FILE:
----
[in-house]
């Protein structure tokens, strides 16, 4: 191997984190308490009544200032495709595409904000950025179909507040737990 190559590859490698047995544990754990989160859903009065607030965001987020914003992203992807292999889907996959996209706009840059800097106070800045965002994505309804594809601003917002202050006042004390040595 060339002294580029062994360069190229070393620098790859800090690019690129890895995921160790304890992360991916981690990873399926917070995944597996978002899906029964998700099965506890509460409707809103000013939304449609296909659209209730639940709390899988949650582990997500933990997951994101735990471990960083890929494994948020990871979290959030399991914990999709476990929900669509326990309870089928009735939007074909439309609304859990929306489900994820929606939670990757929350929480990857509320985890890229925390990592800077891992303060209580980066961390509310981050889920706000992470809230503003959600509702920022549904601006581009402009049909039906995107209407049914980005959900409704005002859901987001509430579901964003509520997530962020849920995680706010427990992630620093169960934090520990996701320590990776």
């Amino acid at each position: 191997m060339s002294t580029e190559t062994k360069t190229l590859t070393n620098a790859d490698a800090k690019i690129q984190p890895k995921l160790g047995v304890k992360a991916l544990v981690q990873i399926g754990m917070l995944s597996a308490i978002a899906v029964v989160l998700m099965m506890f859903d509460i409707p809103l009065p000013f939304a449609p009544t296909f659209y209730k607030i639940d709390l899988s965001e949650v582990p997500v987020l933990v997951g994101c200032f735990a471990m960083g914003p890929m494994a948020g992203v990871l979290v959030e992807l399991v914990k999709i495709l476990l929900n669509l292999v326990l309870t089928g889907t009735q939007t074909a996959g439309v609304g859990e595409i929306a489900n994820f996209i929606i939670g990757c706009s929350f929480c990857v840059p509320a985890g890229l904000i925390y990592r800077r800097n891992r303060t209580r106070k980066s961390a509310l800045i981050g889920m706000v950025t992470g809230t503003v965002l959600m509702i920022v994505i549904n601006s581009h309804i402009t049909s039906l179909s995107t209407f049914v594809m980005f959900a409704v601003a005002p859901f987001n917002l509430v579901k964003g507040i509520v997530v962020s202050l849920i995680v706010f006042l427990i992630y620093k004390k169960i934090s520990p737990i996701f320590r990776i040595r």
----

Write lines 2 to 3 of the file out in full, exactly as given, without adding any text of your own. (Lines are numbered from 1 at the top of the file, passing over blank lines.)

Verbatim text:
């Protein structure tokens, strides 16, 4: 191997984190308490009544200032495709595409904000950025179909507040737990 190559590859490698047995544990754990989160859903009065607030965001987020914003992203992807292999889907996959996209706009840059800097106070800045965002994505309804594809601003917002202050006042004390040595 060339002294580029062994360069190229070393620098790859800090690019690129890895995921160790304890992360991916981690990873399926917070995944597996978002899906029964998700099965506890509460409707809103000013939304449609296909659209209730639940709390899988949650582990997500933990997951994101735990471990960083890929494994948020990871979290959030399991914990999709476990929900669509326990309870089928009735939007074909439309609304859990929306489900994820929606939670990757929350929480990857509320985890890229925390990592800077891992303060209580980066961390509310981050889920706000992470809230503003959600509702920022549904601006581009402009049909039906995107209407049914980005959900409704005002859901987001509430579901964003509520997530962020849920995680706010427990992630620093169960934090520990996701320590990776």
């Amino acid at each position: 191997m060339s002294t580029e190559t062994k360069t190229l590859t070393n620098a790859d490698a800090k690019i690129q984190p890895k995921l160790g047995v304890k992360a991916l544990v981690q990873i399926g754990m917070l995944s597996a308490i978002a899906v029964v989160l998700m099965m506890f859903d509460i409707p809103l009065p000013f939304a449609p009544t296909f659209y209730k607030i639940d709390l899988s965001e949650v582990p997500v987020l933990v997951g994101c200032f735990a471990m960083g914003p890929m494994a948020g992203v990871l979290v959030e992807l399991v914990k999709i495709l476990l929900n669509l292999v326990l309870t089928g889907t009735q939007t074909a996959g439309v609304g859990e595409i929306a489900n994820f996209i929606i939670g990757c706009s929350f929480c990857v840059p509320a985890g890229l904000i925390y990592r800077r800097n891992r303060t209580r106070k980066s961390a509310l800045i981050g889920m706000v950025t992470g809230t503003v965002l959600m509702i920022v994505i549904n601006s581009h309804i402009t049909s039906l179909s995107t209407f049914v594809m980005f959900a409704v601003a005002p859901f987001n917002l509430v579901k964003g507040i509520v997530v962020s202050l849920i995680v706010f006042l427990i992630y620093k004390k169960i934090s520990p737990i996701f320590r990776i040595r």